Friday, forecasters expect the Labor Department will report the economy added only 90,000 jobs in October, after scoring a moderate 103,000 gain in June. Though an improvement over May to August, when jobs creation averaged only 64,000, this is not enough to keep up with labor force growth.
The unemployment rate remained steady at about 9.1 percent through this period, despite sluggish growth and lackluster jobs creation, and going forward it may begin to inch up.
The question remains is the glass half full—the economy showing new signs of life as indicated by preliminary data for third quarter GDP growth at 2.5 percent—or is it half empty—the economy creating too few jobs and growing too slow to be self sustaining?
The Case for Optimism
Consumer spending and economic growth have picked up in recent months. The preliminary GDP report indicates the economy expanded at a 2.5 percent rate in the third quarter, and the gains in demand were broad based. Consumer spending is up decently, as is business investment. Inventories have been cycling down, indicating some rebuild is likely in the fourth quarter and adding to optimism for stronger second half growth than the very weak, less than 1 percent, recorded during the first half.
Auto saleshave firmed. Businesses and commuters faced strong financial incentives to replace cars and trucks as the vehicle fleet grew older during the Great Recession, and in the early months of the recovery, buyers remained cautious. While impulse buying and lifestyle statements are not prevalent in showroom interest, the math for buying as opposed to refurbishing many vehicles is solid.
Many homeowners are underwateron their mortgages, but that condition has persisted for several years, and households have ways to readjust their balance sheets. For example, many have worked down credit card balances and realigned patterns of durable goods use. Many have reconfigured after what was a permanent hit to their wealth—lower real estate values; hence, with household asset situations realigned, even if not adequately recovered, consumers are returning to the malls. Consumers remain cautious, but they are not behaving as if fearing another economic collapse.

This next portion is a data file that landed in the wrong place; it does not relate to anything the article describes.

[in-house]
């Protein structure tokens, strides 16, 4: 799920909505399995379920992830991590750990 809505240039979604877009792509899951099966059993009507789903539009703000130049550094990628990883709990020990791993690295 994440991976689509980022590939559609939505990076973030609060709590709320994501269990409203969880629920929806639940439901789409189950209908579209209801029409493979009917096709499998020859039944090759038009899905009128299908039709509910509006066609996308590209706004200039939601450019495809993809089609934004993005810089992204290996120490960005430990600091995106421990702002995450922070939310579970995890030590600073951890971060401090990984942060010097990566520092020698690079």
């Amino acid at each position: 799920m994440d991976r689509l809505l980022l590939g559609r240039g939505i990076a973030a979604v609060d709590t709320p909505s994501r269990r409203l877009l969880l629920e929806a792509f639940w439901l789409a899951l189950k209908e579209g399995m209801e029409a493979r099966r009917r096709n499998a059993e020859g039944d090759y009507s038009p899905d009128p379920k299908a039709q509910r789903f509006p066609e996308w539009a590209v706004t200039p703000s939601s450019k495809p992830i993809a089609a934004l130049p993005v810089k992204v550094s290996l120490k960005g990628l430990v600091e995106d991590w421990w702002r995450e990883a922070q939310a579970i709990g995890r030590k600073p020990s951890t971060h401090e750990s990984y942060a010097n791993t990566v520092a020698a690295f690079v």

Housing construction is rebounding a bit, but it is not your father’s boom. Increasingly, the activity is in multi-family dwellings, as households become reconciled to permanently higher gas prices, flat housing values and living closer to work—renting looks better for young couples who may be compelled to move for jobs or changes in family situations over the next several years.
Though the overhang of supply of single family units continues, many existing homes are too far from employers and too large. Hence, multi-family building activity increases, and this improves, albeit from low levels, demand for construction materials and workers in the building trades.
Reasons for Pessimism
The economy must grow at about 2.5 to 3 percent—long term—to keep unemployment steady. Simply, potential labor productivity rises, thanks to better technology, about 2 percent each year, and labor force growth is about 1 percent a year, owing to natural population increase. Together, those translate into a 3 percent trend rate of economic growth with unemployment steady.
If conditions are poor and businesses are pessimistic, productivity growth can slip—equipment and computers are kept beyond their economically useful life. Then unemployment can be kept steady with 2.5 percent growth or even 2 percent but that poses risks.